Reprinted with Permission Transport Topics
Congestion on the nation's highways will cost Americans $276 billion annually by 2020, according to a new report from the BlueGreen Alliance, a coalition of labor and environmental groups.
"Congestion affects commuters as well as companies transporting goods across the country," said the Oct. 24 report, a call to the nation to invest in its infrastructure from roads to schools to water systems.
The Alliance cited the American Society of Civil Engineers 2013 report card that said 42% of American's major urban highways are congested.
"Congestion in 2011 in urban regions caused Americans to spend 5.5 billion extra hours in traffic - costing $121 billion, wasting 2.8 billion gallons of fuel and pumping 25 [metric million tons of carbon dioxide equivalent] into the atmosphere during congestion" the alliance said.
The American Transportation Research Institute, which tracks trends in the trucking industry, has made similar findings.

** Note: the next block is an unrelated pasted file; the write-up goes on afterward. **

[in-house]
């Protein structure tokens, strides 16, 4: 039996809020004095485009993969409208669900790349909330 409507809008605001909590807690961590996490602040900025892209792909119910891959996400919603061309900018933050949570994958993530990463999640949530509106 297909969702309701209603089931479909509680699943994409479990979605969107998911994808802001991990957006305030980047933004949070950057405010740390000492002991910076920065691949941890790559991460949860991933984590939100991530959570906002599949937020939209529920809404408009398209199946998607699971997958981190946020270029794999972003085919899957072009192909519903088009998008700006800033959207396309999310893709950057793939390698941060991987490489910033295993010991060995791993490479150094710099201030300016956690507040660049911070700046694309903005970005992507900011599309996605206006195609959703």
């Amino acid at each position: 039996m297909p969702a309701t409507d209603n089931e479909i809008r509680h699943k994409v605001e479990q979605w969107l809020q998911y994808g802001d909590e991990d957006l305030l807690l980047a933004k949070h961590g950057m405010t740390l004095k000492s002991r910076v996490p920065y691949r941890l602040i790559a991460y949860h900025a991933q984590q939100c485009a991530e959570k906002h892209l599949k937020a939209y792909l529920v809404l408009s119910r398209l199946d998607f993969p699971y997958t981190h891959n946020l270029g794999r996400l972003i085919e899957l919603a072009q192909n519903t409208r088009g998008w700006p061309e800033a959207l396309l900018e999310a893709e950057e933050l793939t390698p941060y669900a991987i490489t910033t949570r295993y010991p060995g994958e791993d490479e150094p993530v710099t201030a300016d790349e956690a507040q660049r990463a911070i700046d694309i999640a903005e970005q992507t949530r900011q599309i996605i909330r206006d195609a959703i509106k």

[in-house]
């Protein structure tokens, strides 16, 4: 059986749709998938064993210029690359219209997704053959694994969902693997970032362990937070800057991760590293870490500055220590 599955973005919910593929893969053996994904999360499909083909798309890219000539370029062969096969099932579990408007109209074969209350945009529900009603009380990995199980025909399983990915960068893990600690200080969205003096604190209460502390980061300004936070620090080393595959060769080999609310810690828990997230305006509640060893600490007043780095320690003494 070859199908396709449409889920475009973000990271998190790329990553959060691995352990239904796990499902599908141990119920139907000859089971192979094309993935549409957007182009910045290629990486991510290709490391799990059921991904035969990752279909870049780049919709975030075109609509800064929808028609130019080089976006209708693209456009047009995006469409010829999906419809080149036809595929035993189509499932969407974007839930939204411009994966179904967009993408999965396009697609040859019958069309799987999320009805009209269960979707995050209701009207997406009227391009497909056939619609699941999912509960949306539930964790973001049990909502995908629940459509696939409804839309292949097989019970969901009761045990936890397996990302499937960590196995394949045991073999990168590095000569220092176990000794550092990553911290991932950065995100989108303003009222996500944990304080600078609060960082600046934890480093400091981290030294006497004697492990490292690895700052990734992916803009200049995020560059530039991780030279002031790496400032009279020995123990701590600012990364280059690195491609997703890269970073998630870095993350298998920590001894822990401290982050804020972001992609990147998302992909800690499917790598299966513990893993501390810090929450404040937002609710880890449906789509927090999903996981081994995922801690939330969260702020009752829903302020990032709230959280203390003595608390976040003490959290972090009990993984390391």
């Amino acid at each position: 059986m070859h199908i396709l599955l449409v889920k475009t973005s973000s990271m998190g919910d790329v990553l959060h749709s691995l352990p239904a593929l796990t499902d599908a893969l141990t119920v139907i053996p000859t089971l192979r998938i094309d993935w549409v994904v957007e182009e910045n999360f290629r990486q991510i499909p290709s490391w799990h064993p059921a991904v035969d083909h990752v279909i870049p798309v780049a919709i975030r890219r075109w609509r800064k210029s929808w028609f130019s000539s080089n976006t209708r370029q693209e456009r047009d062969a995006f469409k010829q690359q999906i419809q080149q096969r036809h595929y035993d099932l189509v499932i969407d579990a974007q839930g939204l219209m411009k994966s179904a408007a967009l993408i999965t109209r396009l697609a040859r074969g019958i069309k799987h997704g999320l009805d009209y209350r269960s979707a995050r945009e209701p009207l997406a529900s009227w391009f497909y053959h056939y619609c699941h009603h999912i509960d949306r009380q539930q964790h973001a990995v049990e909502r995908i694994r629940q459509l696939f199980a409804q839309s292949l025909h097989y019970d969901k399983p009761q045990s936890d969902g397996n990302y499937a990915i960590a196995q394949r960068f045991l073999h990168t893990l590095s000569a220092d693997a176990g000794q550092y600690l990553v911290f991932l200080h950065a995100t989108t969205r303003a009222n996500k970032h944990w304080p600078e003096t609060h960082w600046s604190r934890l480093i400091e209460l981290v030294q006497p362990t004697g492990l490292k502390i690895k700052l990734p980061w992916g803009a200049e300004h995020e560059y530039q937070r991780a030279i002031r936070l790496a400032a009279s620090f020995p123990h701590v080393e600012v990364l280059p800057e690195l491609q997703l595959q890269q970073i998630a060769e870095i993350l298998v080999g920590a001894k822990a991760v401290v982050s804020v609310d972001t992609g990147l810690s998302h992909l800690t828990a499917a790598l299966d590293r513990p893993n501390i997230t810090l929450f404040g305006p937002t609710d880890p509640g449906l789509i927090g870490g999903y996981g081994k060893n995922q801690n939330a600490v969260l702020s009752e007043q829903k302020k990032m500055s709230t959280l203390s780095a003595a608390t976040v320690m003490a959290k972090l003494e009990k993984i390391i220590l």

Traffic congestion in 2013 alone cost the trucking industry more than $9.2 billion in operational expenses, ATRI said in its April congestion report.
"Delay totaled over 141 million hours of lost productivity, which equated to over 51,000 truck drivers sitting idle for a working year," ATRI said.
The BlueGreen Alliance consists of the United Steelworkers, the Sierra Club and 13 other labor and environmental groups.
The alliance report said repairing the nation's infrastructure could create 2.7 million jobs and increase the national Gross Domestic Product by $377 billion.
While the need to repair and replace infrastructure has been mounting in recent years, public investment has fallen "precipitously," to its lowest level since the late 1970s, the report said.
"America has more than 4 million miles of public roads facilitating the movement of people and goods," the report said.
"Maintenance, as well as capital investment for improved conditions and performance is needed to sustain this crucial network."